09 Snapping Turtle Behaviors – Normal or abnormal?

Before this time, you have read several articles about snapping turtles and the fact that they behave aggressively. This has prompted your curiosity to know all snapping turtle behaviors so you can differentiate between normal and abnormal behaviors.

Your knowledge of snapping turtle behaviors will not only make you a good keeper to your pet but will also give you an edge in your husbandry and help you prevent possible bites. 

Snapping turtles behave differently in different environments. When they are in the water, they are so calm, docile, and not aggressive except when hunting. But when these animals are on land (removed from the water), they act viciously. 

On land, they see everything as threats and will act aggressively in self-defense. Why they act this viciously on land is because they’re nearly defenseless on land since they don’t have a large carapace and plastron that can cover their entire body. 

From the foregoing, it’s normal for them to act aggressively a bit to keep themselves safe. But humans see them as angry monsters. 

In this article, we’ll explore all normal and abnormal snapping turtle behaviors that you should know and how to relate with your pet snapper for the best keeper-pet relationship. Keep reading.

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How To Tell If Your Snapping Turtle Is Happy

As ironic as this may sound, snapping turtles can be happy and can be sad or angry

As it is normal for animals to display certain behaviors to communicate one thing or the other to their owners, your pet snapping turtle will exhibit certain behaviors to communicate its state of well-being to you. 

On this note, it‘s important that you understand the meaning of some of its behaviors and also know which behavior is normal and which is abnormal.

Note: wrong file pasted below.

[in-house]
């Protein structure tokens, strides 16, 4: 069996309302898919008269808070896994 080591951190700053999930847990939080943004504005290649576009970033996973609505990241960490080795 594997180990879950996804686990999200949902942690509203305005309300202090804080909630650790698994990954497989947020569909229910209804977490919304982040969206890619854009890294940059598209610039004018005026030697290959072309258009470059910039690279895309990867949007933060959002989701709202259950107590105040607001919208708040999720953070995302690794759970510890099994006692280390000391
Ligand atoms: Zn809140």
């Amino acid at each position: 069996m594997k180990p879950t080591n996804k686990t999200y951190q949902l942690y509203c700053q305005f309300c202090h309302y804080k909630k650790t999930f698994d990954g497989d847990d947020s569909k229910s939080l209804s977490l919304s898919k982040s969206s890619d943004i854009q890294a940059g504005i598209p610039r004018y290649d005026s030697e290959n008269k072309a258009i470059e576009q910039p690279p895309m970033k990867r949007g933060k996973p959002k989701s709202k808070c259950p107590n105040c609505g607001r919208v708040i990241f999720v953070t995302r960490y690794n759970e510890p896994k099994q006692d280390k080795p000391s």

That said, for you to know that your pet snapping turtle is happy, these are the behaviors you’ll likely see in your pet:

Exploring The Bottom Of The Tank

A happy snapping turtle will often like to explore the bottom of its tank. This behavior is similar to their burrowing nature in the wild. 

In the wild, snapping turtles like to burrow in the muddy bottom of the stream or pond with their heads raised up exposing their nostrils and eyes. 

This burrowing behavior is also a method used most of the time to ambush prey. Hence, by instinct, they like to explore the bottom of their pond in captivity.

Eat Voraciously

The snapping turtle is one species of aquatic turtles that eat voraciously. They are omnivores which means that they can eat both plant and animal matter. And by extension, they have a wide variety of foods to feed on. 

In situations where there’s a limited supply of animal foods for them in the wild, they can survive on plant or vegetable matter. 

Therefore, one sign that your snapping turtle is happy is having a high appetite for food and eating at a normal pace.

snapping turtles are voracious eaters
Both in the wild and captivity, snapping turtles love to eat.

Remain Calm In The Tank And Wouldn’t Want To Climb Out

Any attempt by your snapping turtle to climb out of its tank is an indication that something is wrong with your husbandry.